Monday, March 11, 2013

TerrorVision, In Which I Rant About The Beauty of Diane Franklin

You know when you see Charles Band's name in the opening credits for the film that you're in for a special time, especially when it's for Empire International Pictures, the predecessor to Full Moon. Add in Gerrit Graham and Mary Woronov with a dash of Diane Franklin, and you have quite a treat of a film. Also, John Gries.

Despite the terrifying looking cover, this film is placed firmly in the camp category of horror. From the painted backdrop that stands in for the night sky in the backyard to the swinging single pleasure dome (you'll see), it doesn't really hide this fact at all. In fact, it pretty much oozes it from the get go.

We open with an alien beaming a monster away from his ship at the same time that Stanley Putterman (Graham) is setting up his brand new, fancy-ass satellite dish. The creature, which has become pure energy, flies into the dish and takes up residence in the televisions of the house. Soon enough, it's gobbling up family members and visitors and it's up to the Putterman's young son Sherman and his sister Suzie to try and stop it. Oh, there's also and Elvira wannabe named Medusa that's pretty great as well.

Sure, it sounds like your by-the-numbers horror/sci-fi mix, but it's the execution that really carries it above the rest of it's low budget brethren. Indeed, it's fitting that this movie is available as a double bill with The Video Dead as they both have a similar, campy charm, though TerrorVision's is on purpose and the former simply ends up that way thanks to the amateur acting of the cast.



The practical effects on the monster are really nifty. In a time where we are used to seeing slick and symmetrical creatures, it's nice to watch a throwback where the creature looks like an amalgam of Ghostbusters toys that have been melted together in the attic and then reanimated. The result is a gooey and disgusting mess that is quite memorable and has a horrible charm to it. Like a big puppy. If that puppy ate people by squeezing the juices out of them and then lapped them up. And could sprout out the heads of its victims and make them talk, which is a pretty cool ability.

But let's talk about the real draw of the film. Diane Franklin. She's a vision of beauty, dressed up like a Cyndi Lauper imitator with a dash of New Wave girl. She's the embodiment of the 80s teenager in her multicolored hairdo and eyeliner. Its unfortunate that much of the film is without her as she is off with her boyfriend. When she reappears, the film definitely picks up its pace, though that may be just because I'm mesmerized by her.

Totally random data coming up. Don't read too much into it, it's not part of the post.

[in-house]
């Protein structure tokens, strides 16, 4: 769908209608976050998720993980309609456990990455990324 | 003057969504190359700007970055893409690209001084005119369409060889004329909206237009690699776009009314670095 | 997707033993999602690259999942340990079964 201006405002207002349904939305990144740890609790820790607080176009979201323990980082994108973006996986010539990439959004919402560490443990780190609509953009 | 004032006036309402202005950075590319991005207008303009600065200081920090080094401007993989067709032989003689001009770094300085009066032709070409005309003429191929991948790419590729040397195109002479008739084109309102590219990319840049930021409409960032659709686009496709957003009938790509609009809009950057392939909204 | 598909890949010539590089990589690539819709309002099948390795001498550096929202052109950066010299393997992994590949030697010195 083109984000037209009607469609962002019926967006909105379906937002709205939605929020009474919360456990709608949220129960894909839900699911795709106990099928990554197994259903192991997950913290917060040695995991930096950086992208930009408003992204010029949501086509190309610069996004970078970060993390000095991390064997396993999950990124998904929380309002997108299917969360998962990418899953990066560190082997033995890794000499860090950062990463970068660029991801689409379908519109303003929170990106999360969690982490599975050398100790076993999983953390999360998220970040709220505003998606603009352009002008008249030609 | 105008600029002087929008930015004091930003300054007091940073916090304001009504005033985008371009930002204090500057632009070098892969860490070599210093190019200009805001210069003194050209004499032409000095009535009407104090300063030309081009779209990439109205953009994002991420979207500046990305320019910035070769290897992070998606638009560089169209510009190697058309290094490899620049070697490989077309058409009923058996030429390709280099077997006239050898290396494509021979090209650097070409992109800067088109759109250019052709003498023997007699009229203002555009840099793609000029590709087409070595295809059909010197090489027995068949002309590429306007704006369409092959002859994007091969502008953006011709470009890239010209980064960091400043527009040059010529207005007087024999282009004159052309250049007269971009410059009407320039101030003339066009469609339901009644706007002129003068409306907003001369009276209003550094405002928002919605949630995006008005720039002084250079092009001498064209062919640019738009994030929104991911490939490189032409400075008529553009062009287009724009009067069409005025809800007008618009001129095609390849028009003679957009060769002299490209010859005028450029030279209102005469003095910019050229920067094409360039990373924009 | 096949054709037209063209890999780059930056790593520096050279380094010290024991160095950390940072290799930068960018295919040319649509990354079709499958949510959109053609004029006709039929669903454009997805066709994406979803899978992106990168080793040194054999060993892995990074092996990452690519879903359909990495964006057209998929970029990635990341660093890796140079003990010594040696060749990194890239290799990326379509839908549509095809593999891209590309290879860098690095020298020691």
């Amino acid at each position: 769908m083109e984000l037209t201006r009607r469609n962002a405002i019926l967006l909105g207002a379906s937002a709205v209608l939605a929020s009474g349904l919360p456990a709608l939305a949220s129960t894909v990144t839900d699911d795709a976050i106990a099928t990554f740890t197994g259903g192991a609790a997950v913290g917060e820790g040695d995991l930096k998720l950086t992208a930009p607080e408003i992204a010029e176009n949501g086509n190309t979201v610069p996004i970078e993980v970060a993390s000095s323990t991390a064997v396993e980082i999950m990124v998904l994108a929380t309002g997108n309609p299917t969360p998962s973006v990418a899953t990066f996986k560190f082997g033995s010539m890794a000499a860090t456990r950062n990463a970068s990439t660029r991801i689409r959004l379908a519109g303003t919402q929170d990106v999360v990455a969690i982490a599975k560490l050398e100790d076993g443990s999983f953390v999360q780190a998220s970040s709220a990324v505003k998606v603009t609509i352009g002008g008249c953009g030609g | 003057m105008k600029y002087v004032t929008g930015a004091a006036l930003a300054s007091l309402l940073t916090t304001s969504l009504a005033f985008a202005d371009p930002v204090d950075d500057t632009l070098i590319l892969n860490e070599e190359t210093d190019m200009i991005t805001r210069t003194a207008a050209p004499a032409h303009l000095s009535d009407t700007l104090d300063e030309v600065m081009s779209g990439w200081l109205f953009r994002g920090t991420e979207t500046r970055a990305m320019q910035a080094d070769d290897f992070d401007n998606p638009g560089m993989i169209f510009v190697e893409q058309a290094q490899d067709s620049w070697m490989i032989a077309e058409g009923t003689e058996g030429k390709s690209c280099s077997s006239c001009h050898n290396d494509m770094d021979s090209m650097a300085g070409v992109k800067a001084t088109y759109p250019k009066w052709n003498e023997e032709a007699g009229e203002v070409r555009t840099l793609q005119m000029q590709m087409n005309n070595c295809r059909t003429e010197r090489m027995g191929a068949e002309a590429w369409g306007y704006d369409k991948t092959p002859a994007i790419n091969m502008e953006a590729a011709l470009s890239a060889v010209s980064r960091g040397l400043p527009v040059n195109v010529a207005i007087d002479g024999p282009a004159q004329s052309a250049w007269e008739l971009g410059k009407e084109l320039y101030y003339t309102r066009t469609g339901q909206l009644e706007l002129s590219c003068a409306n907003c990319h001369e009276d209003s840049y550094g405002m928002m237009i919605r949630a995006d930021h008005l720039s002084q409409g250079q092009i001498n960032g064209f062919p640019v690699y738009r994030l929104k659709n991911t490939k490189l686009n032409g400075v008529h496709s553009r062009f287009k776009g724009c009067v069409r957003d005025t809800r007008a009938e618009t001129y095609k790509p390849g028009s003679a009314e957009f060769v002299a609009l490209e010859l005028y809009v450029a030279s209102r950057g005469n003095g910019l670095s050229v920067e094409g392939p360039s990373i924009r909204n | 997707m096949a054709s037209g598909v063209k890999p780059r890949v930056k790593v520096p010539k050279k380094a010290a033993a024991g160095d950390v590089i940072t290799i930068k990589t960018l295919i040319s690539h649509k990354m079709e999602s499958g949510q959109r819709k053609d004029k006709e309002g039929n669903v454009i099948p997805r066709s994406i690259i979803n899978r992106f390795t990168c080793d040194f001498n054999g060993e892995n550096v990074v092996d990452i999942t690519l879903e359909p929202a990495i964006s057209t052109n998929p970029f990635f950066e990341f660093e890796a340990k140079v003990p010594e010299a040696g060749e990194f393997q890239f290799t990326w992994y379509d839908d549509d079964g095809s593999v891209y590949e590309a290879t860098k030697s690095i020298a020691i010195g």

She was one of my first crushes on a tv star. Mainly because of Better Off Dead, which I watched religiously every time it graced the cathode ray tube of my tv. I recognized her in Amityville 2 and Bill and Ted's Excellent Adventure as well, but it was Better Off Dead that kept me coming back for more. It was probably the accent, not to mention that wistful dream I had as a youth of finding that one girl out there who would inspire to me drag race against brothers from Japan and fall in love. There was something so sweet and innocent about her and she had a smile that could light up a room. And she needed rescuing from a nasal spray snorting bad guy. That has to hit all the right spots.

Oddly enough, I did end up dating a girl from a foreign land in high school, so I did have my own little Monique for awhile. Though she was better, as she was real. No doubt my memories of Diane Franklin played a part in that relationship. Of course, I fucked it up. Twice. I was stupid. Live and learn.

I still have my dreams of Monique and the Camaro. But fuck that kid and his two dollars. Cockblocker.

But I digress. Terrorvision is a great little slice of the 1980s that has to be seen to be believed, preferably with some alcohol in the system to lubricate your laughter faculties.

Check it out.

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